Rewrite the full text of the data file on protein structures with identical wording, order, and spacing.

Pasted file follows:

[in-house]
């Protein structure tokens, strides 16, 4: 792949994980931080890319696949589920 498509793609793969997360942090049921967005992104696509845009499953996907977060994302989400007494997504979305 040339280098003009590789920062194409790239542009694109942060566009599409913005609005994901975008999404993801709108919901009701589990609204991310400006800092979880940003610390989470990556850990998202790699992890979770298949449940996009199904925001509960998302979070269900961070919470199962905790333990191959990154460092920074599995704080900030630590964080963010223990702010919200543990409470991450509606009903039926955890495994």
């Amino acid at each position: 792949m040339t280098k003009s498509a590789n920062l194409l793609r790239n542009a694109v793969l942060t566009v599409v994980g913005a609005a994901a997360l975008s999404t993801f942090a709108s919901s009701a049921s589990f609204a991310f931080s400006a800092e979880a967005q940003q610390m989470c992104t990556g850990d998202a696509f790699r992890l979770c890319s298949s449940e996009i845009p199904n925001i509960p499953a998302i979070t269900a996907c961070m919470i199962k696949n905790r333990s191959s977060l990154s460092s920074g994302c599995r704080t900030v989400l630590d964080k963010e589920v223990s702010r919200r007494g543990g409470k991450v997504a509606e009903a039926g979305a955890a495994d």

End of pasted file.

[in-house]
């Protein structure tokens, strides 16, 4: 792949994980931080890319696949589920 498509793609793969997360942090049921967005992104696509845009499953996907977060994302989400007494997504979305 040339280098003009590789920062194409790239542009694109942060566009599409913005609005994901975008999404993801709108919901009701589990609204991310400006800092979880940003610390989470990556850990998202790699992890979770298949449940996009199904925001509960998302979070269900961070919470199962905790333990191959990154460092920074599995704080900030630590964080963010223990702010919200543990409470991450509606009903039926955890495994």
């Amino acid at each position: 792949m040339t280098k003009s498509a590789n920062l194409l793609r790239n542009a694109v793969l942060t566009v599409v994980g913005a609005a994901a997360l975008s999404t993801f942090a709108s919901s009701a049921s589990f609204a991310f931080s400006a800092e979880a967005q940003q610390m989470c992104t990556g850990d998202a696509f790699r992890l979770c890319s298949s449940e996009i845009p199904n925001i509960p499953a998302i979070t269900a996907c961070m919470i199962k696949n905790r333990s191959s977060l990154s460092s920074g994302c599995r704080t900030v989400l630590d964080k963010e589920v223990s702010r919200r007494g543990g409470k991450v997504a509606e009903a039926g979305a955890a495994d």